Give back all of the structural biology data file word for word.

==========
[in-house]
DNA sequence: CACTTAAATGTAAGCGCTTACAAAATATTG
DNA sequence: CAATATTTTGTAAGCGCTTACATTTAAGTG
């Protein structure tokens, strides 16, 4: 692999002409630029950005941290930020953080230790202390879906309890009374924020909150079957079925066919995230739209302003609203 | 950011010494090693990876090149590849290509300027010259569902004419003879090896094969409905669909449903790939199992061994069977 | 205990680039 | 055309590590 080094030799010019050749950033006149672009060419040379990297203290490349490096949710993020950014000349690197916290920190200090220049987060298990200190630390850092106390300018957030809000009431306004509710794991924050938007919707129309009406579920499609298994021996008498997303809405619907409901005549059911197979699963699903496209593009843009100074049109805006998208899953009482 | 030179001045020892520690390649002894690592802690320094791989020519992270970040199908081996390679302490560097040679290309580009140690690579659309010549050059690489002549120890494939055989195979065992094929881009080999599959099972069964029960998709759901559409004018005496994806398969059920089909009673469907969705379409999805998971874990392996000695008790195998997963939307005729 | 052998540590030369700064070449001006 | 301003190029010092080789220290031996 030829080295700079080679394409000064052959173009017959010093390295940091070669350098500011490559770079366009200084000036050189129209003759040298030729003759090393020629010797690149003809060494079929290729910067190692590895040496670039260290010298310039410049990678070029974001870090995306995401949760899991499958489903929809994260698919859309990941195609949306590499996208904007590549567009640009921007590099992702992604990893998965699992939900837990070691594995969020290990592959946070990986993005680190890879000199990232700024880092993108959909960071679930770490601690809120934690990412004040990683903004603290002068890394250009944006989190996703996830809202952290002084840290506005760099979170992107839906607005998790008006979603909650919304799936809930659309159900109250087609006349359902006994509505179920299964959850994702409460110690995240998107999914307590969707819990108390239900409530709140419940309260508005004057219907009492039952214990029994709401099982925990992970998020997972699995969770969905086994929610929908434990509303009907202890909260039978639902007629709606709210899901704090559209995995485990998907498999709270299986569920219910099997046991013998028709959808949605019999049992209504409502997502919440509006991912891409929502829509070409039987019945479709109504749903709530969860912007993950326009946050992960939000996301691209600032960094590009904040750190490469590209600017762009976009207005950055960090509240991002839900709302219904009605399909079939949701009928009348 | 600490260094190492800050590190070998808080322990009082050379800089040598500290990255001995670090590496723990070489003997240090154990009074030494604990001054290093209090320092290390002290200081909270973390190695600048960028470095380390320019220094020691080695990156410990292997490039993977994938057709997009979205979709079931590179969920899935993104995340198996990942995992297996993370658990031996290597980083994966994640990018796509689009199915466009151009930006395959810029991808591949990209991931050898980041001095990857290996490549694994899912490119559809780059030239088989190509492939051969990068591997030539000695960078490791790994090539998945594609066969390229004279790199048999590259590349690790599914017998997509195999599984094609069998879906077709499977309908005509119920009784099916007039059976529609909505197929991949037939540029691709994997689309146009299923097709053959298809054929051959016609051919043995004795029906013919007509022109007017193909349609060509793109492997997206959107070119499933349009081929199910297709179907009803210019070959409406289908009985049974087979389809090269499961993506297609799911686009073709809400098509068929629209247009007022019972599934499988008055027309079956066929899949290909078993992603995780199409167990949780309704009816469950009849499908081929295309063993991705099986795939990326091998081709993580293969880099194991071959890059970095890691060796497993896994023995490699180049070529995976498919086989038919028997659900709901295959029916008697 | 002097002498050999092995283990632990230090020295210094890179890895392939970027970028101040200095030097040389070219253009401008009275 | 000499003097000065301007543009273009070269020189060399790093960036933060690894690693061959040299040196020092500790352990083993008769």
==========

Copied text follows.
[in-house]
DNA sequence: CACTTAAATGTAAGCGCTTACAAAATATTG
DNA sequence: CAATATTTTGTAAGCGCTTACATTTAAGTG
């Protein structure tokens, strides 16, 4: 692999002409630029950005941290930020953080230790202390879906309890009374924020909150079957079925066919995230739209302003609203 | 950011010494090693990876090149590849290509300027010259569902004419003879090896094969409905669909449903790939199992061994069977 | 205990680039 | 055309590590 080094030799010019050749950033006149672009060419040379990297203290490349490096949710993020950014000349690197916290920190200090220049987060298990200190630390850092106390300018957030809000009431306004509710794991924050938007919707129309009406579920499609298994021996008498997303809405619907409901005549059911197979699963699903496209593009843009100074049109805006998208899953009482 | 030179001045020892520690390649002894690592802690320094791989020519992270970040199908081996390679302490560097040679290309580009140690690579659309010549050059690489002549120890494939055989195979065992094929881009080999599959099972069964029960998709759901559409004018005496994806398969059920089909009673469907969705379409999805998971874990392996000695008790195998997963939307005729 | 052998540590030369700064070449001006 | 301003190029010092080789220290031996 030829080295700079080679394409000064052959173009017959010093390295940091070669350098500011490559770079366009200084000036050189129209003759040298030729003759090393020629010797690149003809060494079929290729910067190692590895040496670039260290010298310039410049990678070029974001870090995306995401949760899991499958489903929809994260698919859309990941195609949306590499996208904007590549567009640009921007590099992702992604990893998965699992939900837990070691594995969020290990592959946070990986993005680190890879000199990232700024880092993108959909960071679930770490601690809120934690990412004040990683903004603290002068890394250009944006989190996703996830809202952290002084840290506005760099979170992107839906607005998790008006979603909650919304799936809930659309159900109250087609006349359902006994509505179920299964959850994702409460110690995240998107999914307590969707819990108390239900409530709140419940309260508005004057219907009492039952214990029994709401099982925990992970998020997972699995969770969905086994929610929908434990509303009907202890909260039978639902007629709606709210899901704090559209995995485990998907498999709270299986569920219910099997046991013998028709959808949605019999049992209504409502997502919440509006991912891409929502829509070409039987019945479709109504749903709530969860912007993950326009946050992960939000996301691209600032960094590009904040750190490469590209600017762009976009207005950055960090509240991002839900709302219904009605399909079939949701009928009348 | 600490260094190492800050590190070998808080322990009082050379800089040598500290990255001995670090590496723990070489003997240090154990009074030494604990001054290093209090320092290390002290200081909270973390190695600048960028470095380390320019220094020691080695990156410990292997490039993977994938057709997009979205979709079931590179969920899935993104995340198996990942995992297996993370658990031996290597980083994966994640990018796509689009199915466009151009930006395959810029991808591949990209991931050898980041001095990857290996490549694994899912490119559809780059030239088989190509492939051969990068591997030539000695960078490791790994090539998945594609066969390229004279790199048999590259590349690790599914017998997509195999599984094609069998879906077709499977309908005509119920009784099916007039059976529609909505197929991949037939540029691709994997689309146009299923097709053959298809054929051959016609051919043995004795029906013919007509022109007017193909349609060509793109492997997206959107070119499933349009081929199910297709179907009803210019070959409406289908009985049974087979389809090269499961993506297609799911686009073709809400098509068929629209247009007022019972599934499988008055027309079956066929899949290909078993992603995780199409167990949780309704009816469950009849499908081929295309063993991705099986795939990326091998081709993580293969880099194991071959890059970095890691060796497993896994023995490699180049070529995976498919086989038919028997659900709901295959029916008697 | 002097002498050999092995283990632990230090020295210094890179890895392939970027970028101040200095030097040389070219253009401008009275 | 000499003097000065301007543009273009070269020189060399790093960036933060690894690693061959040299040196020092500790352990083993008769």